Owning a leisure boat is largely about the pride of ownership. You own a floating space in which you can set off on exciting adventures or simply escape and relax. If you live close to the sea, you can head off a whim at any time of day for a voyage, feeling proud that you are the owner of this beautiful vessel.
When it comes to this time of year, the draw of the sea may be less appealing and extreme conditions can make it impractical. The majority of leisure boat owners will be bringing their boats ashore for the winter. Most harbours will have specific craning days when the majority of boats will be brought ashore. If your vessel is under warranty, it is also worth checking whether this is on condition that your boat is ashore by a set date, or you risk invalidating your cover.
Removing a vessel from its summer moorings allows you to see the vessel in its full glory. Winter is therefore the perfect time to ensure that she still looks impressive and runs well when she returns to the water. Instead of spending time in the boat, you can spend time on the boat, getting it ship shape. From varnishing or painting woodwork to repairing damaged parts, the effort will pay dividend during the summer months.
In locations around the UK, boats can be stored in secure facilities close to the water between October and March. Typically there is a license fee to pay and the spaces are offered on a first come first served basis.
A more expensive option is to find inside storage facilities which are offered by boat specialists or self-storage facilities. Although a higher cost, they offer a greater level of protection from the elements, damage or theft than outdoor storage.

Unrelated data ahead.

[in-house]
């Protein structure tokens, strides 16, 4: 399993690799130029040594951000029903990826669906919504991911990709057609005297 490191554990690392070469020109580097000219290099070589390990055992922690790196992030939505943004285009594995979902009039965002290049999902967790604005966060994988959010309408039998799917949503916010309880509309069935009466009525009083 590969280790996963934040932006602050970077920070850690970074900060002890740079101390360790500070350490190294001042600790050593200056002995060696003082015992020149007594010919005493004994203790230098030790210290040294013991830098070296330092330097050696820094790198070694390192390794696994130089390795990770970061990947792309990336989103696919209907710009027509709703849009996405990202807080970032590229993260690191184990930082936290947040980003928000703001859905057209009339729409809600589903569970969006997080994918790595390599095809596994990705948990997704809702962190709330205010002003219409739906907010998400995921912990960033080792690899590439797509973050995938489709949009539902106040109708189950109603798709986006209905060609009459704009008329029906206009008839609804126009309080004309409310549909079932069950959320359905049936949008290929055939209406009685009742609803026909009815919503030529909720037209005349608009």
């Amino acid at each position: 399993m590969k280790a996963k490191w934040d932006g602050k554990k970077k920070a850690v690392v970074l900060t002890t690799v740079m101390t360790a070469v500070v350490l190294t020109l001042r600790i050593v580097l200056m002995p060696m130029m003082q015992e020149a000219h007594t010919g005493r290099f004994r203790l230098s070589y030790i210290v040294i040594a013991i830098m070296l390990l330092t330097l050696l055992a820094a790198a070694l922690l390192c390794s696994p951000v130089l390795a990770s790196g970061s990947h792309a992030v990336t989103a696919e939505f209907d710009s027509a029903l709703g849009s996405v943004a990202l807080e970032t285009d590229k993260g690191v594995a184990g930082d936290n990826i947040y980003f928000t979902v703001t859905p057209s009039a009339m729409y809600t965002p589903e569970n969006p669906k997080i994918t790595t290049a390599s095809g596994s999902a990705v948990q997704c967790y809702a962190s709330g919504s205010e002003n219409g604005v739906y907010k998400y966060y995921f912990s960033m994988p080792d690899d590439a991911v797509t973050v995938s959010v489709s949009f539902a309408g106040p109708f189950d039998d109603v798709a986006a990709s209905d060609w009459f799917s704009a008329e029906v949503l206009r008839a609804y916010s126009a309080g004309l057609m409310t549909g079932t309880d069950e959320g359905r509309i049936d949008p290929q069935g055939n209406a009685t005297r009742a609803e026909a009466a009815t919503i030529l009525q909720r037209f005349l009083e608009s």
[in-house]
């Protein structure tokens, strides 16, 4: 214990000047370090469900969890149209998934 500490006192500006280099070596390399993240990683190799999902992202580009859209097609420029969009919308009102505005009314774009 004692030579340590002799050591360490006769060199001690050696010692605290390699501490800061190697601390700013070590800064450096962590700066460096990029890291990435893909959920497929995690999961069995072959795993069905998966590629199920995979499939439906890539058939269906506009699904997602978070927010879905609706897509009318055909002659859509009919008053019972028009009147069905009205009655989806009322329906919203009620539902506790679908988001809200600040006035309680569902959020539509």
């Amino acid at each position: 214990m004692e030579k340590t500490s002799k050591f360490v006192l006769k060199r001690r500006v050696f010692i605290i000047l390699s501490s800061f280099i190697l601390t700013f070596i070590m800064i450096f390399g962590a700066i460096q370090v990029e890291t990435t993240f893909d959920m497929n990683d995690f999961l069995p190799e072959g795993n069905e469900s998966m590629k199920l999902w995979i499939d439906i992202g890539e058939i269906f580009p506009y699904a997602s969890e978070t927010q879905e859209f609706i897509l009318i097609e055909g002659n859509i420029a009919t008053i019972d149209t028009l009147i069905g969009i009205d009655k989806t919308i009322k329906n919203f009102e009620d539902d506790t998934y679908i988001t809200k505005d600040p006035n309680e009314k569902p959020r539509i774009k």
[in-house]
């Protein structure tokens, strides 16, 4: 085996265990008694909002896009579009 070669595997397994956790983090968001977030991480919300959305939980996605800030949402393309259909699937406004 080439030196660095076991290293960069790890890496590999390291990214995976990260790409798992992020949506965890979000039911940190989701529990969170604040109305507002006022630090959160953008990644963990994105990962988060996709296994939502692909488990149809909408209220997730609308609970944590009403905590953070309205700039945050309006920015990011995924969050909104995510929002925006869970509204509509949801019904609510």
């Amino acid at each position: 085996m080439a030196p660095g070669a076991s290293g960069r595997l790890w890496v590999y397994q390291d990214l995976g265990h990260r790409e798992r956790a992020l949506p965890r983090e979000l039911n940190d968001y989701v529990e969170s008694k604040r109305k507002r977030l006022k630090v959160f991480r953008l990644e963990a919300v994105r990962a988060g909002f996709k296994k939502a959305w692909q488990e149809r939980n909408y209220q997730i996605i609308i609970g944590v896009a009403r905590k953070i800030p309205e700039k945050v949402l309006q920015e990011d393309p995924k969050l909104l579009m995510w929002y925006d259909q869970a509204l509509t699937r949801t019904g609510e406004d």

The cheapest option is to store your boat in your own garage or on your driveway, possibly in a car port. As a large bulky item, storing a boat at home may not be the most convenient option, but if space isn’t an issue, it can save money which can be spent on repairs and upgrades.
No matter where you plan to store your boat through winter, it is important that you don’t let your insurance lapse. You need to feel confident that you are covered against any damage, theft, fire or vandalism that may occur. If you are transporting your vessel, it is worth checking that your insurance cover also covers road transit.
If you are keeping your boat on a trailer for winter storage it is advisable to provide support pads for the hull and raise the trailer onto blocks. This will prevent the wheels and axle suspension from taking the weight of the load. Also ensure that a strong wheel clamp is fixed to the trailer for security.
Once your boat is in storage, remove all valuable items, along with the sails and canopies. If you are undertaking de-humidification, heating or battery charging, ensure it is supervised, as these are common causes of electrical fires. Ensure that your boat is protected from extreme conditions. For example water systems, fresh water tanks and calorifier can be prone to freezing, which can cause damage.
Fully drain the engine and take the opportunity to coat it with a corrosion guard, which can also be applied to the exhaust manifold and risers. Ensure the battery and fuel system are safe for winter storage. Leaving a battery unattended through the winter can result in it discharging, especially in colder conditions. When it is fully discharged, it is unlikely to be rechargeable and a new, expensive purchase could be the only solution.
At this point undertake a thorough inspection of all your vessels parts. Any parts that are found to be damaged or faulty should be professionally repaired or replaced with quality replacement parts. If you are using spares, be sure to replace these before heading back on the water.
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